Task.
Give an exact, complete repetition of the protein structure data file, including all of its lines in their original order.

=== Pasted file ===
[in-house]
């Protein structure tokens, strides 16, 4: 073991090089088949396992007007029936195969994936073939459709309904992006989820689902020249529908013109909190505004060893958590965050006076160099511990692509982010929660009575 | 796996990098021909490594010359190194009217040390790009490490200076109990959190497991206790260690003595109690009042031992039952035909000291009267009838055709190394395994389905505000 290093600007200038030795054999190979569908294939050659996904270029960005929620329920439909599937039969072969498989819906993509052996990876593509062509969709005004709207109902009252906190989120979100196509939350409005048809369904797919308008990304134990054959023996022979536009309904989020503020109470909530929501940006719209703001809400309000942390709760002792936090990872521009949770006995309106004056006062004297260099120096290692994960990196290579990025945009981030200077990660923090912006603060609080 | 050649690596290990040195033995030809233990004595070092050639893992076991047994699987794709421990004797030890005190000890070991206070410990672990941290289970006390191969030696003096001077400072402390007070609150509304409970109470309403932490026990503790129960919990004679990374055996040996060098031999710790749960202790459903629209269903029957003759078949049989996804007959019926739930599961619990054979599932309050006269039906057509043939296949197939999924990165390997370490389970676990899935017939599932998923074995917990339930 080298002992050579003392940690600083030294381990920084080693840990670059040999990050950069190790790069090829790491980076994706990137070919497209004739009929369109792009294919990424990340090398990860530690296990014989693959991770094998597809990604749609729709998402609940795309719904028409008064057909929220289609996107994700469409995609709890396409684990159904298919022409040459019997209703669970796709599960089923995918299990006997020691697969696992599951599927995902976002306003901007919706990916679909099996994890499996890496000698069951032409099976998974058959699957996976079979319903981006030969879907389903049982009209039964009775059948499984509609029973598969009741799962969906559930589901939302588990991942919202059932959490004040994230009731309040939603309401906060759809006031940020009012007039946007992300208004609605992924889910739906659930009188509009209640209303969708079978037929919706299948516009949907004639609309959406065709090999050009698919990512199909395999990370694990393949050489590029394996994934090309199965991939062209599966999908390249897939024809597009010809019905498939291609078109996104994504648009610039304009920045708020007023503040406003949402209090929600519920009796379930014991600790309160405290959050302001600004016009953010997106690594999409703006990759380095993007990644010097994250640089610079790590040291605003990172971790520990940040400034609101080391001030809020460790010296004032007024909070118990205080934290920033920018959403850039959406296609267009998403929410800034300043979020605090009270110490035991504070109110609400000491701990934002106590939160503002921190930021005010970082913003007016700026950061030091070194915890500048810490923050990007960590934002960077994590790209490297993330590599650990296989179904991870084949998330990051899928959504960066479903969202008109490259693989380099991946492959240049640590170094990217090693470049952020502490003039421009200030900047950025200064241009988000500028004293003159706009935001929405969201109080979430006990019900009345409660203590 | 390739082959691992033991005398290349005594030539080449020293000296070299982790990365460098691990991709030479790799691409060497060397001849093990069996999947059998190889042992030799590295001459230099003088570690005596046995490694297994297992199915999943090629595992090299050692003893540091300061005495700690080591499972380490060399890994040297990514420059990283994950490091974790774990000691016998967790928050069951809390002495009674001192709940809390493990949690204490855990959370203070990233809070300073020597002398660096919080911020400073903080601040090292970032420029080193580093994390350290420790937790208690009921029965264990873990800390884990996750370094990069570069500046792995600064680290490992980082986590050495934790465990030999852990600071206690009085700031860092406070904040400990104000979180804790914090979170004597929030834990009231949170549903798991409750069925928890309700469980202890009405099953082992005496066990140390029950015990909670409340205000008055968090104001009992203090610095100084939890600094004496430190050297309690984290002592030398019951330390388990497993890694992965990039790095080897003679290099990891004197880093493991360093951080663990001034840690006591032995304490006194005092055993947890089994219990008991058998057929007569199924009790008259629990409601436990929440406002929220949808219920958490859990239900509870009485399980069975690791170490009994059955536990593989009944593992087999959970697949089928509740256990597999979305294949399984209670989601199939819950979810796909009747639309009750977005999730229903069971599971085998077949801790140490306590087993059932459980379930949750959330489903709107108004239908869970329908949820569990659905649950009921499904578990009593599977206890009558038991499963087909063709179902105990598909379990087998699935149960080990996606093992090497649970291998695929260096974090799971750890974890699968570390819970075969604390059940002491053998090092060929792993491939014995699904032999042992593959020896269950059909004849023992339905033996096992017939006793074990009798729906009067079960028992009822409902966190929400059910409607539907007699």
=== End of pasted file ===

[in-house]
């Protein structure tokens, strides 16, 4: 073991090089088949396992007007029936195969994936073939459709309904992006989820689902020249529908013109909190505004060893958590965050006076160099511990692509982010929660009575 | 796996990098021909490594010359190194009217040390790009490490200076109990959190497991206790260690003595109690009042031992039952035909000291009267009838055709190394395994389905505000 290093600007200038030795054999190979569908294939050659996904270029960005929620329920439909599937039969072969498989819906993509052996990876593509062509969709005004709207109902009252906190989120979100196509939350409005048809369904797919308008990304134990054959023996022979536009309904989020503020109470909530929501940006719209703001809400309000942390709760002792936090990872521009949770006995309106004056006062004297260099120096290692994960990196290579990025945009981030200077990660923090912006603060609080 | 050649690596290990040195033995030809233990004595070092050639893992076991047994699987794709421990004797030890005190000890070991206070410990672990941290289970006390191969030696003096001077400072402390007070609150509304409970109470309403932490026990503790129960919990004679990374055996040996060098031999710790749960202790459903629209269903029957003759078949049989996804007959019926739930599961619990054979599932309050006269039906057509043939296949197939999924990165390997370490389970676990899935017939599932998923074995917990339930 080298002992050579003392940690600083030294381990920084080693840990670059040999990050950069190790790069090829790491980076994706990137070919497209004739009929369109792009294919990424990340090398990860530690296990014989693959991770094998597809990604749609729709998402609940795309719904028409008064057909929220289609996107994700469409995609709890396409684990159904298919022409040459019997209703669970796709599960089923995918299990006997020691697969696992599951599927995902976002306003901007919706990916679909099996994890499996890496000698069951032409099976998974058959699957996976079979319903981006030969879907389903049982009209039964009775059948499984509609029973598969009741799962969906559930589901939302588990991942919202059932959490004040994230009731309040939603309401906060759809006031940020009012007039946007992300208004609605992924889910739906659930009188509009209640209303969708079978037929919706299948516009949907004639609309959406065709090999050009698919990512199909395999990370694990393949050489590029394996994934090309199965991939062209599966999908390249897939024809597009010809019905498939291609078109996104994504648009610039304009920045708020007023503040406003949402209090929600519920009796379930014991600790309160405290959050302001600004016009953010997106690594999409703006990759380095993007990644010097994250640089610079790590040291605003990172971790520990940040400034609101080391001030809020460790010296004032007024909070118990205080934290920033920018959403850039959406296609267009998403929410800034300043979020605090009270110490035991504070109110609400000491701990934002106590939160503002921190930021005010970082913003007016700026950061030091070194915890500048810490923050990007960590934002960077994590790209490297993330590599650990296989179904991870084949998330990051899928959504960066479903969202008109490259693989380099991946492959240049640590170094990217090693470049952020502490003039421009200030900047950025200064241009988000500028004293003159706009935001929405969201109080979430006990019900009345409660203590 | 390739082959691992033991005398290349005594030539080449020293000296070299982790990365460098691990991709030479790799691409060497060397001849093990069996999947059998190889042992030799590295001459230099003088570690005596046995490694297994297992199915999943090629595992090299050692003893540091300061005495700690080591499972380490060399890994040297990514420059990283994950490091974790774990000691016998967790928050069951809390002495009674001192709940809390493990949690204490855990959370203070990233809070300073020597002398660096919080911020400073903080601040090292970032420029080193580093994390350290420790937790208690009921029965264990873990800390884990996750370094990069570069500046792995600064680290490992980082986590050495934790465990030999852990600071206690009085700031860092406070904040400990104000979180804790914090979170004597929030834990009231949170549903798991409750069925928890309700469980202890009405099953082992005496066990140390029950015990909670409340205000008055968090104001009992203090610095100084939890600094004496430190050297309690984290002592030398019951330390388990497993890694992965990039790095080897003679290099990891004197880093493991360093951080663990001034840690006591032995304490006194005092055993947890089994219990008991058998057929007569199924009790008259629990409601436990929440406002929220949808219920958490859990239900509870009485399980069975690791170490009994059955536990593989009944593992087999959970697949089928509740256990597999979305294949399984209670989601199939819950979810796909009747639309009750977005999730229903069971599971085998077949801790140490306590087993059932459980379930949750959330489903709107108004239908869970329908949820569990659905649950009921499904578990009593599977206890009558038991499963087909063709179902105990598909379990087998699935149960080990996606093992090497649970291998695929260096974090799971750890974890699968570390819970075969604390059940002491053998090092060929792993491939014995699904032999042992593959020896269950059909004849023992339905033996096992017939006793074990009798729906009067079960028992009822409902966190929400059910409607539907007699």